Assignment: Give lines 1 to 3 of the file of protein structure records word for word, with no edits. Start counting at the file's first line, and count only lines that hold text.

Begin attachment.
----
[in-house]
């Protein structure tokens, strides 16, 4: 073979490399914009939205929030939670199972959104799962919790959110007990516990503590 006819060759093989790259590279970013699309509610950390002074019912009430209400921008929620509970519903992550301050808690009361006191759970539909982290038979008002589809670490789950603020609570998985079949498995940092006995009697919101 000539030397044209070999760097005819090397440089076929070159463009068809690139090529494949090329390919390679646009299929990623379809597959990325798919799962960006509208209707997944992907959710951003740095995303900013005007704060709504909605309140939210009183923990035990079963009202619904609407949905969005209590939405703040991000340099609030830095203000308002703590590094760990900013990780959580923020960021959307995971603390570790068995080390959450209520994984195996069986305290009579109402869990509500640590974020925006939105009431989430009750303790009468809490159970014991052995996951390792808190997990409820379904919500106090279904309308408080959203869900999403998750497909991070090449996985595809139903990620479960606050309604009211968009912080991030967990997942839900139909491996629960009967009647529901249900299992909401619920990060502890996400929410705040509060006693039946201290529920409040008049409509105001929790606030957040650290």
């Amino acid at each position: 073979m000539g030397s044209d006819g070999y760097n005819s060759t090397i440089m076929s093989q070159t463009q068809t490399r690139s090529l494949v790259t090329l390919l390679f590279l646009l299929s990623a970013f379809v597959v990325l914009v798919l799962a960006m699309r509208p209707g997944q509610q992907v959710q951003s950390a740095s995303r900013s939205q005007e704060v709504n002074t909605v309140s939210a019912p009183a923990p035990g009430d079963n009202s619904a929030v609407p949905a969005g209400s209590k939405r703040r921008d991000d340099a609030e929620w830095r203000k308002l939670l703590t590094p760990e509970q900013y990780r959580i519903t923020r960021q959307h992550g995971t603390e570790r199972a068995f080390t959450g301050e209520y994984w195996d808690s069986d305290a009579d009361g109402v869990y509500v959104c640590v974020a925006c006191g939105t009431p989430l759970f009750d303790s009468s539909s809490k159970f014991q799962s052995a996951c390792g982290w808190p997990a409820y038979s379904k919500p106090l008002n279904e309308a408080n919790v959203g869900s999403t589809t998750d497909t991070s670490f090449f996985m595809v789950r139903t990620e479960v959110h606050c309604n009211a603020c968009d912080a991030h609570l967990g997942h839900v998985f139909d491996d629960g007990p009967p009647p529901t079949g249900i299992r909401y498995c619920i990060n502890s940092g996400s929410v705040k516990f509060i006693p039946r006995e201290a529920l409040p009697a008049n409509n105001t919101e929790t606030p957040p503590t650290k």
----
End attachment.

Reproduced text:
[in-house]
């Protein structure tokens, strides 16, 4: 073979490399914009939205929030939670199972959104799962919790959110007990516990503590 006819060759093989790259590279970013699309509610950390002074019912009430209400921008929620509970519903992550301050808690009361006191759970539909982290038979008002589809670490789950603020609570998985079949498995940092006995009697919101 000539030397044209070999760097005819090397440089076929070159463009068809690139090529494949090329390919390679646009299929990623379809597959990325798919799962960006509208209707997944992907959710951003740095995303900013005007704060709504909605309140939210009183923990035990079963009202619904609407949905969005209590939405703040991000340099609030830095203000308002703590590094760990900013990780959580923020960021959307995971603390570790068995080390959450209520994984195996069986305290009579109402869990509500640590974020925006939105009431989430009750303790009468809490159970014991052995996951390792808190997990409820379904919500106090279904309308408080959203869900999403998750497909991070090449996985595809139903990620479960606050309604009211968009912080991030967990997942839900139909491996629960009967009647529901249900299992909401619920990060502890996400929410705040509060006693039946201290529920409040008049409509105001929790606030957040650290």
């Amino acid at each position: 073979m000539g030397s044209d006819g070999y760097n005819s060759t090397i440089m076929s093989q070159t463009q068809t490399r690139s090529l494949v790259t090329l390919l390679f590279l646009l299929s990623a970013f379809v597959v990325l914009v798919l799962a960006m699309r509208p209707g997944q509610q992907v959710q951003s950390a740095s995303r900013s939205q005007e704060v709504n002074t909605v309140s939210a019912p009183a923990p035990g009430d079963n009202s619904a929030v609407p949905a969005g209400s209590k939405r703040r921008d991000d340099a609030e929620w830095r203000k308002l939670l703590t590094p760990e509970q900013y990780r959580i519903t923020r960021q959307h992550g995971t603390e570790r199972a068995f080390t959450g301050e209520y994984w195996d808690s069986d305290a009579d009361g109402v869990y509500v959104c640590v974020a925006c006191g939105t009431p989430l759970f009750d303790s009468s539909s809490k159970f014991q799962s052995a996951c390792g982290w808190p997990a409820y038979s379904k919500p106090l008002n279904e309308a408080n919790v959203g869900s999403t589809t998750d497909t991070s670490f090449f996985m595809v789950r139903t990620e479960v959110h606050c309604n009211a603020c968009d912080a991030h609570l967990g997942h839900v998985f139909d491996d629960g007990p009967p009647p529901t079949g249900i299992r909401y498995c619920i990060n502890s940092g996400s929410v705040k516990f509060i006693p039946r006995e201290a529920l409040p009697a008049n409509n105001t919101e929790t606030p957040p503590t650290k």